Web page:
Saturday, 1 of November of 2014

Wallace Stevens – The Planet On The Table

From Wiki: Wallace Stevens (October 2, 1879 – August 2, 1955) was an American Modernist poet. He was born in Reading, Pennsylvania, educated at Harvard and then New York Law School, and spent most of his life working as a lawyer for the Hartford insurance company in Connecticut.

…The influence of Key West upon Stevens’s poetry is evident in many of the poems published in his first two collections, Harmonium and Ideas of Order.

In February 1935, Stevens encountered the poet Robert Frost at the Casa Marina. The two men argued, and Frost reported that Stevens had been drunk and acted inappropriately.

The following year, Stevens allegedly assaulted Ernest Hemingway at a party at the Waddell Avenue home of a mutual acquaintance in Key West.

Stevens broke his hand, apparently from hitting Hemingway’s jaw, and was repeatedly knocked to the street by Hemingway. Stevens later apologized.

In 1940, Stevens made his final trip to Key West. Frost was at the Casa Marina again, and again the two men argued.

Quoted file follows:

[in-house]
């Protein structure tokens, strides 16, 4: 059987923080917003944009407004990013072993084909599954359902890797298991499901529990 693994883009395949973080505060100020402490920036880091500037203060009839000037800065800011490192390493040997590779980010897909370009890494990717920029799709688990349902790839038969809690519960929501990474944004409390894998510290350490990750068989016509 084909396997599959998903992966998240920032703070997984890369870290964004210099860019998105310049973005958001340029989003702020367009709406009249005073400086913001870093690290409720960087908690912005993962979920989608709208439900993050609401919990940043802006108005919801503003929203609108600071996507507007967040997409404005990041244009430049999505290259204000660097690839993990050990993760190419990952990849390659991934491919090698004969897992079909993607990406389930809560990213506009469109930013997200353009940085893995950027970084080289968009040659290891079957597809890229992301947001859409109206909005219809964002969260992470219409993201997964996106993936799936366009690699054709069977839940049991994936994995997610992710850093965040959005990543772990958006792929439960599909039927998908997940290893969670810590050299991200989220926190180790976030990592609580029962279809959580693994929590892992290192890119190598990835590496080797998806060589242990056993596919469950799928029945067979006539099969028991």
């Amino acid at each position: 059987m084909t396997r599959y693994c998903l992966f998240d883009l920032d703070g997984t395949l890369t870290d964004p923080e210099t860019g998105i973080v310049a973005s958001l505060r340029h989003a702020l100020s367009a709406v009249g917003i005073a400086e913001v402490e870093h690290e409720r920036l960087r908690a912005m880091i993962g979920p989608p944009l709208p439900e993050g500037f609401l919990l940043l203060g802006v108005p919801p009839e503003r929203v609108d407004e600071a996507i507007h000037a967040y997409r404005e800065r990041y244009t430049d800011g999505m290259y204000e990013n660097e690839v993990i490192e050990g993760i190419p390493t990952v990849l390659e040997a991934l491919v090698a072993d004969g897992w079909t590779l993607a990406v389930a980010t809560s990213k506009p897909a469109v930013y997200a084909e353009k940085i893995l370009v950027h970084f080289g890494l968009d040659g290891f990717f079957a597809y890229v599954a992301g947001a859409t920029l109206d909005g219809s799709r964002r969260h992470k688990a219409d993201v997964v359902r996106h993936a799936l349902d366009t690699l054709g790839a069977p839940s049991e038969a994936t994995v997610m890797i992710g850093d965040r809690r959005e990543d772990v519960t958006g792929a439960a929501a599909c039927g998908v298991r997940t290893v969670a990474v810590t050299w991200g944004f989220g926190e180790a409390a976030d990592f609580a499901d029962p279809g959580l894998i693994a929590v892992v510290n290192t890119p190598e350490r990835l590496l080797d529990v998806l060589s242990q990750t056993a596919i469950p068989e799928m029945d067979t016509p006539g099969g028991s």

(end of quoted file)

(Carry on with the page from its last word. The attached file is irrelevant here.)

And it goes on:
…Many poets—James Merrill and Donald Justice most explicitly—have acknowledged Stevens as a major influence on their work, and his impact may also be seen in John Ashbery, Mark Strand, Jorie Graham, John Hollander, and others.

Ariel was glad he had written his poems.
They were of a remembered time
Or of something seen that he liked.

Other makings of the sun
Were waste and welter
And the ripe shrub writhed.

His self and the sun were one
And his poems, although makings of his self,
Were no less makings of the sun.

It was not important that they survive.
What mattered was that they should bear
Some lineament or character,

Some affluence, if only half-perceived,
In the poverty of their words,
Of the planet of which they were part.

Thirteen Days of Looking at a Hummingbird from Jonathan VanBallenberghe on Vimeo.


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